Mimi Ito - Weblog Cross posted from the Connected Learning Research Network Leveling Up project blog It’s the start of a new year and time to take stock. It’s been three years since the launch of the Connected Learning Research Network and the Leveling Up project, and a year and a half since the launch of this blog. Along the way, we’ve delved into stories of knitters, boy band and wrestling fans, fashionistas, eSports enthusiasts, and game makers, as well as how the online world is supporting their learning, sharing, and civic engagement. The cases we’ve developed over these years have both confirmed many of the core values and principles of the connected learning model, as well as challenged them in some unexpected ways.

Introduction to a Few Tools to Help Us Learn, Share, and Work To In a previous post I asked Can We Afford Not To Use New Media to Learn, Share, and Work Together? The conclusion made in the post is that new communication technologies, the ever increasing pace of change, and global competition require important learning skills today to harness the vast amount of information online and to learn how to share it, discuss it, critique it, and make something new out of it. If skills for creativity, communication, and collaboration are needed today than what are some of the basic things we need to get started to do this? A starting point is understanding the big picture on how the separate tools are connected together. Please excuse the language but Marta Kagan asks and answers a great question ....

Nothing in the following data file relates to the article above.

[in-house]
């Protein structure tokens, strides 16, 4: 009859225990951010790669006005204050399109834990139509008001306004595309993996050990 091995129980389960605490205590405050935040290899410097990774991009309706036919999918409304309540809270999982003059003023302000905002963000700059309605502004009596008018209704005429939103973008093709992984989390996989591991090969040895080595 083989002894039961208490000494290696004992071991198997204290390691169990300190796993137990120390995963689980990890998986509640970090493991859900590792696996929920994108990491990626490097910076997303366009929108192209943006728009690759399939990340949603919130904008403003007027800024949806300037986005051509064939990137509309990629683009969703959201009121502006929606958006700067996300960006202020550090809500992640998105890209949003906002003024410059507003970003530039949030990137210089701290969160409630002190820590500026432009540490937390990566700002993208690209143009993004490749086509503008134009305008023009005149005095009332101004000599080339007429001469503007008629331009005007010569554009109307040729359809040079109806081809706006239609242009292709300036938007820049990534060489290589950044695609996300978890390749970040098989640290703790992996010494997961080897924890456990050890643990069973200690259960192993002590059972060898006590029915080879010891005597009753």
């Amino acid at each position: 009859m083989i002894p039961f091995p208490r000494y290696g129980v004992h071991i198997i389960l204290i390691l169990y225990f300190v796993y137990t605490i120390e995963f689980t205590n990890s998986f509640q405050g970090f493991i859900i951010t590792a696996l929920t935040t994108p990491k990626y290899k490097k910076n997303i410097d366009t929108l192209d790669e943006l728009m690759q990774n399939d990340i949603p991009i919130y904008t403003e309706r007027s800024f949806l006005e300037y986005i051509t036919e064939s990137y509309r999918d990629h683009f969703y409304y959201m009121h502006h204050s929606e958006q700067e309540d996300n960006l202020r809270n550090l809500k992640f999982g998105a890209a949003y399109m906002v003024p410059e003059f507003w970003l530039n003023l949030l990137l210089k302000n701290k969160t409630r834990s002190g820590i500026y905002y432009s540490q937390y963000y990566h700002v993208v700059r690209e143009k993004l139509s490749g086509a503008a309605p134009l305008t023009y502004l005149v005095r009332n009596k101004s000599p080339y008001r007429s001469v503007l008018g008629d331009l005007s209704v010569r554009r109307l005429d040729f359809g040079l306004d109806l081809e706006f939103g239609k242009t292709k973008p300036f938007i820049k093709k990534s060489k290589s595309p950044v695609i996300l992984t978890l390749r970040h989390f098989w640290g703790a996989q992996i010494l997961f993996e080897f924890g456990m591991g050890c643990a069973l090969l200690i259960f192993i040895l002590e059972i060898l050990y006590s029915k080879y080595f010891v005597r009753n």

To Spread or To Drill? « Just TV I was invited by Henry Jenkins, Josh Green, and Sam Ford to contribute to a book project they are working on, Spreadable Media: Creating Value in a Network Culture.You can see an outline of the project posted serially on Henry’s blog, emerging from a research paper drafted as part of the Convergence Culture Consortium. The book will feature Henry, Josh, and Sam’s skeleton, fleshed out by short contributions from a range of media scholars and practioners–I was asked to contribute a piece on “Complexity and Engagement,” considering how the narrative complexity that I’ve been working on fits within patterns of spreadable media. As I am want to do, I broke away from my assigned topic. Instead of considering how spreading explains engagement with seriality and complexity, I pose another metaphor: drillable.